After an introductory lecture on Writing Lives, I took away a concept that I wished to explore and contradict in both my research and blog tasks. This concept was of the view of the working-classes being idle. Indeed, my chosen author, Lottie Martin, allowed me to explore this derogatory viewpoint in great depth. I also wanted to bring recognition to the life of an ordinary working-class woman of the late nineteenth, early twentieth century.
Not only was it fascinating to learn that Martin’s memoir was published posthumously by her granddaughter under the title Never Let Anyone Draw the Blinds, but this published memoir also includes images of the Martin family and the area in which they lived. This quite literally brought the author to life.
Additionally, Martin’s autobiography negated the concept of the poor being idle. Lottie has a coherent, articulate and grammatically correct writing style; a style reminiscent of one of the literate, Victorian middle-classes. But it is not only Lottie’s writing style that illustrates her active part in history. Although from an ordinary labouring-class family, Martin explores a range of important themes such as: labour, home and family life, education, reading and writing, habits, culture and politics, which all contribute to the reinventing of history.
Lottie writes about her birthplace of Beeston, Nottingham with incredible nostalgia. I have explored several websites on the local history of Nottingham and have come across one particularly useful website: www.beeston-notts.co.uk, which explores, and provides pictures of, the local history of Beeston. In each blog, I have attempted to contextualise the role Lottie’s birthplace played in relation to the chosen theme of the blog. For readers, this will be an illuminative insight into the local history of Nottingham. I feel as though I have contributed enormously to public history by writing about the working-class community of Beeston; bringing to life an area bursting with history.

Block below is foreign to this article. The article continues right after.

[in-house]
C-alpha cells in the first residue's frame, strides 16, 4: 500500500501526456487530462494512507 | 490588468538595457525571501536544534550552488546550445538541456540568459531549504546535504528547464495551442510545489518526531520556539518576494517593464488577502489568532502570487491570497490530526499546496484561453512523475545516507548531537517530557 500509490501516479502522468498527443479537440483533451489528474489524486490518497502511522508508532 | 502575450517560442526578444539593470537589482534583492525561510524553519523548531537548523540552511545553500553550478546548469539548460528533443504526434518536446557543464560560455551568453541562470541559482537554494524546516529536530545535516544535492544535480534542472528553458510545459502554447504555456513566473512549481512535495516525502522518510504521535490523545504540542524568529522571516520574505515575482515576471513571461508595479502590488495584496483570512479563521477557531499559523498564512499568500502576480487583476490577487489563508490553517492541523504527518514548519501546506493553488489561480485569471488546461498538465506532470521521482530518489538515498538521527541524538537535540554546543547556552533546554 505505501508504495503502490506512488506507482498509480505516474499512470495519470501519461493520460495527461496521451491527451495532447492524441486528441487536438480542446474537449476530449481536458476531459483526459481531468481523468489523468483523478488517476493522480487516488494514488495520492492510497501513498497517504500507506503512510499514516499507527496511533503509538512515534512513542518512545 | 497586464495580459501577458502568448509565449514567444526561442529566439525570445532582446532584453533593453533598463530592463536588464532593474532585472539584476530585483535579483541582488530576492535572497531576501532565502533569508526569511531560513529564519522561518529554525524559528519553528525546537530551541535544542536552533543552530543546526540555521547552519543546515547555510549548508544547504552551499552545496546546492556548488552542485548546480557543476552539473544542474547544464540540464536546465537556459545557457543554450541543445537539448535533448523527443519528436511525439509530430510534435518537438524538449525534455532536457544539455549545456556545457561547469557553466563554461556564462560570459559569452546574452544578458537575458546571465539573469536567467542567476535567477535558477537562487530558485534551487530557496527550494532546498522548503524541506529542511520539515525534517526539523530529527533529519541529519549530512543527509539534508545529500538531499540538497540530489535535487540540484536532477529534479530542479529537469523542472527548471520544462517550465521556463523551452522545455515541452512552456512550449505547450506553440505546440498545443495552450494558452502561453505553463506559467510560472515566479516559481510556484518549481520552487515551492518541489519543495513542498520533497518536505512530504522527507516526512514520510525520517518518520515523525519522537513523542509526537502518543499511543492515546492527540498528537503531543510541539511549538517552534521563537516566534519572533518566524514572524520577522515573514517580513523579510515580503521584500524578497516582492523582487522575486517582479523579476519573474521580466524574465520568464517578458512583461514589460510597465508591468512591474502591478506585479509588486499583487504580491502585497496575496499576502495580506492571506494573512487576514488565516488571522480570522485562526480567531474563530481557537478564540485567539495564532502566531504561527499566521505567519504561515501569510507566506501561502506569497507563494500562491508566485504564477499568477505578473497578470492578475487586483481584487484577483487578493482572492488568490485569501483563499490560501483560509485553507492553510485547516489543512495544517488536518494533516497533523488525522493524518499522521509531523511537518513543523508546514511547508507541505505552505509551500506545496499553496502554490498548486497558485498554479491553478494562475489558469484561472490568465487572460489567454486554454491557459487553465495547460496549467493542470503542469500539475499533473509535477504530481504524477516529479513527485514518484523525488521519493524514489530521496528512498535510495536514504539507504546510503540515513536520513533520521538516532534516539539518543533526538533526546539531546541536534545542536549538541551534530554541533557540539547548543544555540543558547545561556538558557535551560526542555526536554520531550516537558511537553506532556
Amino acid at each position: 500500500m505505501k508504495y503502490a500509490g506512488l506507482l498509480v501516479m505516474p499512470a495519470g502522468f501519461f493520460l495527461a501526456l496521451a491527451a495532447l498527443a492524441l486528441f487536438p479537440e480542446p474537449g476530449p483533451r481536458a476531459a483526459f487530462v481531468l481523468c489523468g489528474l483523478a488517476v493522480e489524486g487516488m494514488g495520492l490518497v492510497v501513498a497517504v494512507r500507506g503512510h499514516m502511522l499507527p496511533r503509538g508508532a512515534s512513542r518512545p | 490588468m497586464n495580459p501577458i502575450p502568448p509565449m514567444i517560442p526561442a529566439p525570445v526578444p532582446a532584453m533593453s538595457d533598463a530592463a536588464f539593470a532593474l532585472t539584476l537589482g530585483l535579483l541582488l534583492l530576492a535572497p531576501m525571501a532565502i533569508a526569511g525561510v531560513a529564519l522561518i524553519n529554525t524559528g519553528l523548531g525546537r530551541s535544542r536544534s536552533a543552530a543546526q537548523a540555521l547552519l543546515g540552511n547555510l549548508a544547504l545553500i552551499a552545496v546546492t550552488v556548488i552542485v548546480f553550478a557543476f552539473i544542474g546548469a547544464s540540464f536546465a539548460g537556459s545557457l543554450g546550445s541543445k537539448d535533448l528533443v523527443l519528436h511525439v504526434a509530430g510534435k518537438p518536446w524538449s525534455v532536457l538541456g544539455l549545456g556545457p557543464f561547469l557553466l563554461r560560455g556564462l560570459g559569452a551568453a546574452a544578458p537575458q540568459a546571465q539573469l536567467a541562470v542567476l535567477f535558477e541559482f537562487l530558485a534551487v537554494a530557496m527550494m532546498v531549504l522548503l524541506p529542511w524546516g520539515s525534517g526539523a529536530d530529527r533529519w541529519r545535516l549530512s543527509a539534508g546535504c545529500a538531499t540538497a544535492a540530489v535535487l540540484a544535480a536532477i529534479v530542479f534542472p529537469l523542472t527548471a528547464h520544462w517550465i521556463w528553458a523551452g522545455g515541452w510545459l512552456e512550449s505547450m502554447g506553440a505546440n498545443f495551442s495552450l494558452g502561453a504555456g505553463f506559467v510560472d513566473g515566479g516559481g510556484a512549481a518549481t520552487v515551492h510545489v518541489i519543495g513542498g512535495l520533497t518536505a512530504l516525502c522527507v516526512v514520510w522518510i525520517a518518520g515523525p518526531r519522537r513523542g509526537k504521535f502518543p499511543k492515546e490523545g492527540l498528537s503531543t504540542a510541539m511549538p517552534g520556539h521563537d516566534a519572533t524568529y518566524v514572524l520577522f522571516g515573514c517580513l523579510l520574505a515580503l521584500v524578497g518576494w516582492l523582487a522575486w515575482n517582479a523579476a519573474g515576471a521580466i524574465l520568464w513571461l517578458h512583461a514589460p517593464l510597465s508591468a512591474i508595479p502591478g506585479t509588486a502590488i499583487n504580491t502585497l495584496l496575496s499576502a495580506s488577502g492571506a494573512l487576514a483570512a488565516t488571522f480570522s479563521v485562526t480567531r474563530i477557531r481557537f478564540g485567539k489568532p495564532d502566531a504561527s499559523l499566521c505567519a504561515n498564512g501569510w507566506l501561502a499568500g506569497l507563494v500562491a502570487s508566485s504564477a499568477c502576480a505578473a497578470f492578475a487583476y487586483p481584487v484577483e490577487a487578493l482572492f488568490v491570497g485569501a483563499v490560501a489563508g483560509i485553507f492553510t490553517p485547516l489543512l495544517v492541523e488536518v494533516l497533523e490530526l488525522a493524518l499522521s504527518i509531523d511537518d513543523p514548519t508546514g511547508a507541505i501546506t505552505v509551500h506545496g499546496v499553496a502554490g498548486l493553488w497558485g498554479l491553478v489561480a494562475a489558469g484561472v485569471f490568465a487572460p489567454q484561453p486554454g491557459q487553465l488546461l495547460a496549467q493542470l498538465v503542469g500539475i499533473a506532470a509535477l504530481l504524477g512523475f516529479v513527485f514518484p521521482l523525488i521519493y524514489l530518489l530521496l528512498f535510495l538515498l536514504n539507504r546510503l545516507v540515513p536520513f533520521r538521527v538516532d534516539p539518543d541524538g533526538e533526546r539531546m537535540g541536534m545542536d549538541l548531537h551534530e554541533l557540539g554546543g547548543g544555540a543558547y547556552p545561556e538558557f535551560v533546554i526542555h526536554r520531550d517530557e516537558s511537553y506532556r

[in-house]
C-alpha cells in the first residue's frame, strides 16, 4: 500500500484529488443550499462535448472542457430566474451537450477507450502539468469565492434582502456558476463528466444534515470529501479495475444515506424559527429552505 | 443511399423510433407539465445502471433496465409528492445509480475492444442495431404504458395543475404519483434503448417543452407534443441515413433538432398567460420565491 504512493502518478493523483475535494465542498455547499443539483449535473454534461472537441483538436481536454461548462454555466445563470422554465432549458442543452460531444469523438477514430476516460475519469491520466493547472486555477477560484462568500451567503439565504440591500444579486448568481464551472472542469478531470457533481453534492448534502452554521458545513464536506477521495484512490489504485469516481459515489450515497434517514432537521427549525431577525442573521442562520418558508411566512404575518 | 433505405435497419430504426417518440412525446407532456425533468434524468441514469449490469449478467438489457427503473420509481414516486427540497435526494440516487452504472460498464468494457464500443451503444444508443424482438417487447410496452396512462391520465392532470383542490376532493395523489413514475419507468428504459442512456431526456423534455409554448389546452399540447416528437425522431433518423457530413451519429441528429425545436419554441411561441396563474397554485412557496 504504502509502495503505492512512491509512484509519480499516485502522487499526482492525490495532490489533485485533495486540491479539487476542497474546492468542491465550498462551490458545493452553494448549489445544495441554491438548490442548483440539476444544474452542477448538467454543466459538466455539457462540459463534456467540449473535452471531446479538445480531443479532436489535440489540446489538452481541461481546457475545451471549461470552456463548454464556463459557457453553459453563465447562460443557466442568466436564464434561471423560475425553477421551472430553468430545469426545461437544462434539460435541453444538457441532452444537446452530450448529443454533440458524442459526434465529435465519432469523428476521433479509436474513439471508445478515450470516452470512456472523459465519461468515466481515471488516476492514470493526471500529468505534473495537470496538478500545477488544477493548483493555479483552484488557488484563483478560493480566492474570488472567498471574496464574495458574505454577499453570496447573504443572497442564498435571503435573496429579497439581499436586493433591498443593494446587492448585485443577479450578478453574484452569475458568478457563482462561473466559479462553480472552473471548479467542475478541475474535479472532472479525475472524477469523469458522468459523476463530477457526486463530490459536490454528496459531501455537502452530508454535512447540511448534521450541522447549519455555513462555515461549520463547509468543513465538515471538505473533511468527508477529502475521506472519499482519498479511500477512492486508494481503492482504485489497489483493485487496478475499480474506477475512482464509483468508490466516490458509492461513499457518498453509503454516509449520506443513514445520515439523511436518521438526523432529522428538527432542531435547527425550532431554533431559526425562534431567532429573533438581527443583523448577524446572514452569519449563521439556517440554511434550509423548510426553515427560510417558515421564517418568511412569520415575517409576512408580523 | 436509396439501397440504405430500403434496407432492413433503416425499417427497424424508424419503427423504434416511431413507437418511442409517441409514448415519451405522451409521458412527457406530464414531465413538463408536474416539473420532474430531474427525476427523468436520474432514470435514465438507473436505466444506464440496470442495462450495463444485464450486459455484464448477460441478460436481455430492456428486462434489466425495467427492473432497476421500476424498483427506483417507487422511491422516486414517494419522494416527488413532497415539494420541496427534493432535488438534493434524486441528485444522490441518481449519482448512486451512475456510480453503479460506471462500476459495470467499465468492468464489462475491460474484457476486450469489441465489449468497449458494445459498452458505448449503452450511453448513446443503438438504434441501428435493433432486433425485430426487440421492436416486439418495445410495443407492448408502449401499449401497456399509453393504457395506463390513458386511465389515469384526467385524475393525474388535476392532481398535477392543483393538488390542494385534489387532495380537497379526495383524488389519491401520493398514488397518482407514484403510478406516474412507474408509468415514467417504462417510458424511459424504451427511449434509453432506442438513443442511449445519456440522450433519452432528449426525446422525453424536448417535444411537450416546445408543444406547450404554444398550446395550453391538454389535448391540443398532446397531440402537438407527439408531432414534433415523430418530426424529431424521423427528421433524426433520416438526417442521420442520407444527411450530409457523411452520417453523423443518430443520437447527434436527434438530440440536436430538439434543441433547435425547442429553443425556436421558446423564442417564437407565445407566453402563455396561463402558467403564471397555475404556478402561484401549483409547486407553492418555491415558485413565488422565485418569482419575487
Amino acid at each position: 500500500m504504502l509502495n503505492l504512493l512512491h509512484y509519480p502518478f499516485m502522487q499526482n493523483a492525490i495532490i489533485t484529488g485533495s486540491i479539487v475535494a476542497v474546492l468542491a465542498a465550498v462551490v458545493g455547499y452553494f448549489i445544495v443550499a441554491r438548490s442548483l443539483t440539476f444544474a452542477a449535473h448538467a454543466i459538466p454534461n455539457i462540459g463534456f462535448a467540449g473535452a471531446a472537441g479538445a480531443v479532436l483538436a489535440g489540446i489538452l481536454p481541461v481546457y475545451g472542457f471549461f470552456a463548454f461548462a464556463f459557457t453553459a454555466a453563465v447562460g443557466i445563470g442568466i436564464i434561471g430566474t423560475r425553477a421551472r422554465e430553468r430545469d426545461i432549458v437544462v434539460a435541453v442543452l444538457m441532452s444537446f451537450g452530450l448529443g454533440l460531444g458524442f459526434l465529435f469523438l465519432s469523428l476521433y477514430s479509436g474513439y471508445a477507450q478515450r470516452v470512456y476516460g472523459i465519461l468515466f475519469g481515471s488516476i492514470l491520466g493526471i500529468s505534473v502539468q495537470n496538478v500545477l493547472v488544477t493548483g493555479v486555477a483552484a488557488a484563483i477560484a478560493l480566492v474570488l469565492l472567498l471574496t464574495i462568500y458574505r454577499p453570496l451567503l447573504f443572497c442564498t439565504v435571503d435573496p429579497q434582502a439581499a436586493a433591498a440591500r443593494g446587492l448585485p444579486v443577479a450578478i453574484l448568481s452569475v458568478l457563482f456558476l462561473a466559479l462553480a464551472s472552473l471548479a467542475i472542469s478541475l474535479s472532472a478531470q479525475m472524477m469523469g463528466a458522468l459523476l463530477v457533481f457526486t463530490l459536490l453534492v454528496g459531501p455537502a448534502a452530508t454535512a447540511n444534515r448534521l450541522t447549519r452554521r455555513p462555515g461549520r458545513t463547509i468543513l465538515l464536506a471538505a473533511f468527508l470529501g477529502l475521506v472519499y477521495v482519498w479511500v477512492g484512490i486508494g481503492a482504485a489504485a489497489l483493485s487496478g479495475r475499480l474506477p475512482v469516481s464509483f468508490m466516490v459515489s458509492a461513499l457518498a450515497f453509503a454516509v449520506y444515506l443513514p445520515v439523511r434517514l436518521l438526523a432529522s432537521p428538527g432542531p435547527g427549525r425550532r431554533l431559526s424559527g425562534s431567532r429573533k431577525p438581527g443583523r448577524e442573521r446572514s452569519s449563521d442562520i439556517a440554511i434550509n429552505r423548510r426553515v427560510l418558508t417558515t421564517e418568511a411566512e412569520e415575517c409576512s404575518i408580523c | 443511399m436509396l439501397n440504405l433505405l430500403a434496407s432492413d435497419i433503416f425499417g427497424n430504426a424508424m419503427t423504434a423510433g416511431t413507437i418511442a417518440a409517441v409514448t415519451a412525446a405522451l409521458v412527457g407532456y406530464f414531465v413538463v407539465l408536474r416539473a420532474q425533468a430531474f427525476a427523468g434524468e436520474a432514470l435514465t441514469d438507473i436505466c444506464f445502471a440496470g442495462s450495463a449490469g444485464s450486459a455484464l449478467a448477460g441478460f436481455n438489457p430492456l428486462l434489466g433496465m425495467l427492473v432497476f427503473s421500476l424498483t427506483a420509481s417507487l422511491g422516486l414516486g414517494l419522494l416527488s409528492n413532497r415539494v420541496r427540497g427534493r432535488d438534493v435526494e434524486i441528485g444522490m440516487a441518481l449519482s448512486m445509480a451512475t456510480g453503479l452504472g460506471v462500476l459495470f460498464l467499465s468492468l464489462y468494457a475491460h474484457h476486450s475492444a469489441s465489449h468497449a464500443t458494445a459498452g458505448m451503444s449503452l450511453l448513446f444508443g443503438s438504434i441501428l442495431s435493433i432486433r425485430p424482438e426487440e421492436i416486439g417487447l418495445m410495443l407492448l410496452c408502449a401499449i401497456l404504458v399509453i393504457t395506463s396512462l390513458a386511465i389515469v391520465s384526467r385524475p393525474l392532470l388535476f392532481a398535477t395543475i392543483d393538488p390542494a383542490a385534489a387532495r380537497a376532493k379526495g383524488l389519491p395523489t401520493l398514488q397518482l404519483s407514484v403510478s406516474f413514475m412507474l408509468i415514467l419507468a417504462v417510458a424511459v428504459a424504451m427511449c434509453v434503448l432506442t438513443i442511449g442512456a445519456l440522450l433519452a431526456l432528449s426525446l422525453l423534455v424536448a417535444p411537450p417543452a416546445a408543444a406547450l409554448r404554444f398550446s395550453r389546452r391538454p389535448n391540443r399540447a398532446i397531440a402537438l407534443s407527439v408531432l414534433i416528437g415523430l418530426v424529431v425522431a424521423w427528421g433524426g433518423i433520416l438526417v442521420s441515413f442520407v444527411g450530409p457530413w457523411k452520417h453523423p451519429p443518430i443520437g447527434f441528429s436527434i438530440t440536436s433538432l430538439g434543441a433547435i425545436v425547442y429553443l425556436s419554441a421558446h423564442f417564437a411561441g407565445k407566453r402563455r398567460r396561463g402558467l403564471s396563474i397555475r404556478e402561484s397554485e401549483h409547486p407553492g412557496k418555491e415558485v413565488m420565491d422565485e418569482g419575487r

It has been a highly rewarding experience to be a researcher. Of course, time is a major factor when researching as there are several aspects that need to be addressed in a short space of time. This has meant choosing an autobiography with my particular interests; exploring secondary material that gives good understanding into the contextual factors explored in the memoir, and also writing approximately ten blogs to be published on the Writing Lives website. From independent research I have become more selective when using secondary material and more critical of my own work. It has also been useful collecting and applying information accordingly; taking the time to realise what is and is not relevant to my own work.
Working as part of a collaborative research project has also been extremely rewarding. It has been highly informative to be able to read other people’s blogs and gain insight into their research, finding out more about their chosen authors. Also, by working in a research group, I have been able to proof-read the work of my peers which has subsequently enabled me to be more critical about my own work. In turn, this has given me skills to tighten my own writing style.